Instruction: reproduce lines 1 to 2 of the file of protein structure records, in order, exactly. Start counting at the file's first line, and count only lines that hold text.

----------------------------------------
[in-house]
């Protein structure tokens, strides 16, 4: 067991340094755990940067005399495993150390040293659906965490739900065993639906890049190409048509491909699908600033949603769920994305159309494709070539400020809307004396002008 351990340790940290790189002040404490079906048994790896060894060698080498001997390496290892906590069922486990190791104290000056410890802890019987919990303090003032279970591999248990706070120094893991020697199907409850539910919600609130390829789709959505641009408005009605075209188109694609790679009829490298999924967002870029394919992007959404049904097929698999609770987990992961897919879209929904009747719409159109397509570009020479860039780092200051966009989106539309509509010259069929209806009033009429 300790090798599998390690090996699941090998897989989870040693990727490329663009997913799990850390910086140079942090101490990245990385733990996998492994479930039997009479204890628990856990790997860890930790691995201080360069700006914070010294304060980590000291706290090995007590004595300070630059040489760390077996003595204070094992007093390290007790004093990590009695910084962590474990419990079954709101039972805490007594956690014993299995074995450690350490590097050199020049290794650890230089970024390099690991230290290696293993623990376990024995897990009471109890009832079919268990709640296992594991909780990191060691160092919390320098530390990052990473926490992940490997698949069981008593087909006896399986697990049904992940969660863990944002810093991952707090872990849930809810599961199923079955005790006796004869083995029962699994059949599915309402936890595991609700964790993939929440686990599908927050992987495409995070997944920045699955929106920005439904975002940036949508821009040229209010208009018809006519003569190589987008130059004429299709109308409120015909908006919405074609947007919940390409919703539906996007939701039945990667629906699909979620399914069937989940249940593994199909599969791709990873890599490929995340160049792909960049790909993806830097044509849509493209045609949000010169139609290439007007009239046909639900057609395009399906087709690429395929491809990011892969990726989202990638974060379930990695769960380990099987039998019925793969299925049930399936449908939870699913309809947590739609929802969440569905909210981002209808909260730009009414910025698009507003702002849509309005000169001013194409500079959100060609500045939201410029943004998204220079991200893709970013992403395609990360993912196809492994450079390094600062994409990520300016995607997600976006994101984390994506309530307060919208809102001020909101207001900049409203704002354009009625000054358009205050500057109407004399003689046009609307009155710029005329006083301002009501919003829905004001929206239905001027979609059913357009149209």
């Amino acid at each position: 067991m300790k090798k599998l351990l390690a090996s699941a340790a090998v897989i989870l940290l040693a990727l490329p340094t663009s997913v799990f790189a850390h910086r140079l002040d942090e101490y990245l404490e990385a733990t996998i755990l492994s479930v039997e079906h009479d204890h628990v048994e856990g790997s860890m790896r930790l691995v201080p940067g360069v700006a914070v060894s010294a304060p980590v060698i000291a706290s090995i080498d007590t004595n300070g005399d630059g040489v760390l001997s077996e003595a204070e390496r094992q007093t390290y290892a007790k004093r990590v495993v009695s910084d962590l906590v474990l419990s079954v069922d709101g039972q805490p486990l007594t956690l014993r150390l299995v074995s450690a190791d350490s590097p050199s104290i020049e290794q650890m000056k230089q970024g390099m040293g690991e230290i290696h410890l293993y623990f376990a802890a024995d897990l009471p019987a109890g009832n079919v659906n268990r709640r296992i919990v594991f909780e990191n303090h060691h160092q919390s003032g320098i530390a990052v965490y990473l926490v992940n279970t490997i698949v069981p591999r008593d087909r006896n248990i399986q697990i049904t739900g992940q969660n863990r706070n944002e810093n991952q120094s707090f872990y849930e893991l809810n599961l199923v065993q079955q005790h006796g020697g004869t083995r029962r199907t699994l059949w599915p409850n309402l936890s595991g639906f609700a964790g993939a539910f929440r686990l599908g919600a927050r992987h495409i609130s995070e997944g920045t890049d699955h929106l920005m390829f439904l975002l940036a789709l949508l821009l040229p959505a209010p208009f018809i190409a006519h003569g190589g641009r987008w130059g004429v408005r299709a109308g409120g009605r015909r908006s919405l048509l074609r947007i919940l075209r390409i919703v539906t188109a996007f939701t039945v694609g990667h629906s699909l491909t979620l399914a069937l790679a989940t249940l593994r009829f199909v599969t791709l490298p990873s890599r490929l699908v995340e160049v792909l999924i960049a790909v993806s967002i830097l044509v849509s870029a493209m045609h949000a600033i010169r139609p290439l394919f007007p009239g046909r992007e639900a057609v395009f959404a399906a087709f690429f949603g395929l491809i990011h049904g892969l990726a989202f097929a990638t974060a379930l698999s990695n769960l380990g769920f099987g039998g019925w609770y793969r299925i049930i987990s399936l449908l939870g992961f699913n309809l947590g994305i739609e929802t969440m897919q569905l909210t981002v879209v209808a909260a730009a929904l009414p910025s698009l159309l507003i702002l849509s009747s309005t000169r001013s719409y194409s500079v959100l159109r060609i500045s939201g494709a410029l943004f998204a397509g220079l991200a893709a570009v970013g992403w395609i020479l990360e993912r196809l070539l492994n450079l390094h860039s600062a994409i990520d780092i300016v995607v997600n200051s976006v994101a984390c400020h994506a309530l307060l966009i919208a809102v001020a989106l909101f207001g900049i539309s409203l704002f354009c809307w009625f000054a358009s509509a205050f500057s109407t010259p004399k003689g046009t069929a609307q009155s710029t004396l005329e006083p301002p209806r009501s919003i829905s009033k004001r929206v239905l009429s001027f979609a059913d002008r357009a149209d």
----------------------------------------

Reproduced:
[in-house]
């Protein structure tokens, strides 16, 4: 067991340094755990940067005399495993150390040293659906965490739900065993639906890049190409048509491909699908600033949603769920994305159309494709070539400020809307004396002008 351990340790940290790189002040404490079906048994790896060894060698080498001997390496290892906590069922486990190791104290000056410890802890019987919990303090003032279970591999248990706070120094893991020697199907409850539910919600609130390829789709959505641009408005009605075209188109694609790679009829490298999924967002870029394919992007959404049904097929698999609770987990992961897919879209929904009747719409159109397509570009020479860039780092200051966009989106539309509509010259069929209806009033009429 300790090798599998390690090996699941090998897989989870040693990727490329663009997913799990850390910086140079942090101490990245990385733990996998492994479930039997009479204890628990856990790997860890930790691995201080360069700006914070010294304060980590000291706290090995007590004595300070630059040489760390077996003595204070094992007093390290007790004093990590009695910084962590474990419990079954709101039972805490007594956690014993299995074995450690350490590097050199020049290794650890230089970024390099690991230290290696293993623990376990024995897990009471109890009832079919268990709640296992594991909780990191060691160092919390320098530390990052990473926490992940490997698949069981008593087909006896399986697990049904992940969660863990944002810093991952707090872990849930809810599961199923079955005790006796004869083995029962699994059949599915309402936890595991609700964790993939929440686990599908927050992987495409995070997944920045699955929106920005439904975002940036949508821009040229209010208009018809006519003569190589987008130059004429299709109308409120015909908006919405074609947007919940390409919703539906996007939701039945990667629906699909979620399914069937989940249940593994199909599969791709990873890599490929995340160049792909960049790909993806830097044509849509493209045609949000010169139609290439007007009239046909639900057609395009399906087709690429395929491809990011892969990726989202990638974060379930990695769960380990099987039998019925793969299925049930399936449908939870699913309809947590739609929802969440569905909210981002209808909260730009009414910025698009507003702002849509309005000169001013194409500079959100060609500045939201410029943004998204220079991200893709970013992403395609990360993912196809492994450079390094600062994409990520300016995607997600976006994101984390994506309530307060919208809102001020909101207001900049409203704002354009009625000054358009205050500057109407004399003689046009609307009155710029005329006083301002009501919003829905004001929206239905001027979609059913357009149209």